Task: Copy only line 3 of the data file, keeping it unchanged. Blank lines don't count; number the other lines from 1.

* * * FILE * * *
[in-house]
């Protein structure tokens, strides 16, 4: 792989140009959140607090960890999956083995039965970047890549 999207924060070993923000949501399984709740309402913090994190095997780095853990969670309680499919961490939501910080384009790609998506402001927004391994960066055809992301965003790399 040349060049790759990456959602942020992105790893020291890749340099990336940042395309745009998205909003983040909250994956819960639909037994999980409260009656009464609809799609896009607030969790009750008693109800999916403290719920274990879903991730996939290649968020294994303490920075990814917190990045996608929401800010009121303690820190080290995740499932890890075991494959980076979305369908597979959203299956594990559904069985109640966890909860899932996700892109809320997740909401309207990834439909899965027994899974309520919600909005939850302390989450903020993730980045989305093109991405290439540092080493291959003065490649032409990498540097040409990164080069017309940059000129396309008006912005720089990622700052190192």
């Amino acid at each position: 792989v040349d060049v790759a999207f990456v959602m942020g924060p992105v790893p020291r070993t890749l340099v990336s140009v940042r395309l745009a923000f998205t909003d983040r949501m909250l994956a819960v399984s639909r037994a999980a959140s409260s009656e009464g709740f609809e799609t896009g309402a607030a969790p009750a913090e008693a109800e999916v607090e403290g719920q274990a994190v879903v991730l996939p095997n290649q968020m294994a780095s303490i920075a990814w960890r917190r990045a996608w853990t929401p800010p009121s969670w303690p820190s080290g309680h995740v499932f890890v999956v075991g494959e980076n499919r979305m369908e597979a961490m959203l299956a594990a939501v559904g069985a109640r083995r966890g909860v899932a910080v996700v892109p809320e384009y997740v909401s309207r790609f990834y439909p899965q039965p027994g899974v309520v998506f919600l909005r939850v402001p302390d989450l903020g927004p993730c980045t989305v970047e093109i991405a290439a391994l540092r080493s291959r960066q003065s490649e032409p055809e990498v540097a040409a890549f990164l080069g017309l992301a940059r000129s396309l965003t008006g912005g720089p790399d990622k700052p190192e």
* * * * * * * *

């Amino acid at each position: 792989v040349d060049v790759a999207f990456v959602m942020g924060p992105v790893p020291r070993t890749l340099v990336s140009v940042r395309l745009a923000f998205t909003d983040r949501m909250l994956a819960v399984s639909r037994a999980a959140s409260s009656e009464g709740f609809e799609t896009g309402a607030a969790p009750a913090e008693a109800e999916v607090e403290g719920q274990a994190v879903v991730l996939p095997n290649q968020m294994a780095s303490i920075a990814w960890r917190r990045a996608w853990t929401p800010p009121s969670w303690p820190s080290g309680h995740v499932f890890v999956v075991g494959e980076n499919r979305m369908e597979a961490m959203l299956a594990a939501v559904g069985a109640r083995r966890g909860v899932a910080v996700v892109p809320e384009y997740v909401s309207r790609f990834y439909p899965q039965p027994g899974v309520v998506f919600l909005r939850v402001p302390d989450l903020g927004p993730c980045t989305v970047e093109i991405a290439a391994l540092r080493s291959r960066q003065s490649e032409p055809e990498v540097a040409a890549f990164l080069g017309l992301a940059r000129s396309l965003t008006g912005g720089p790399d990622k700052p190192e």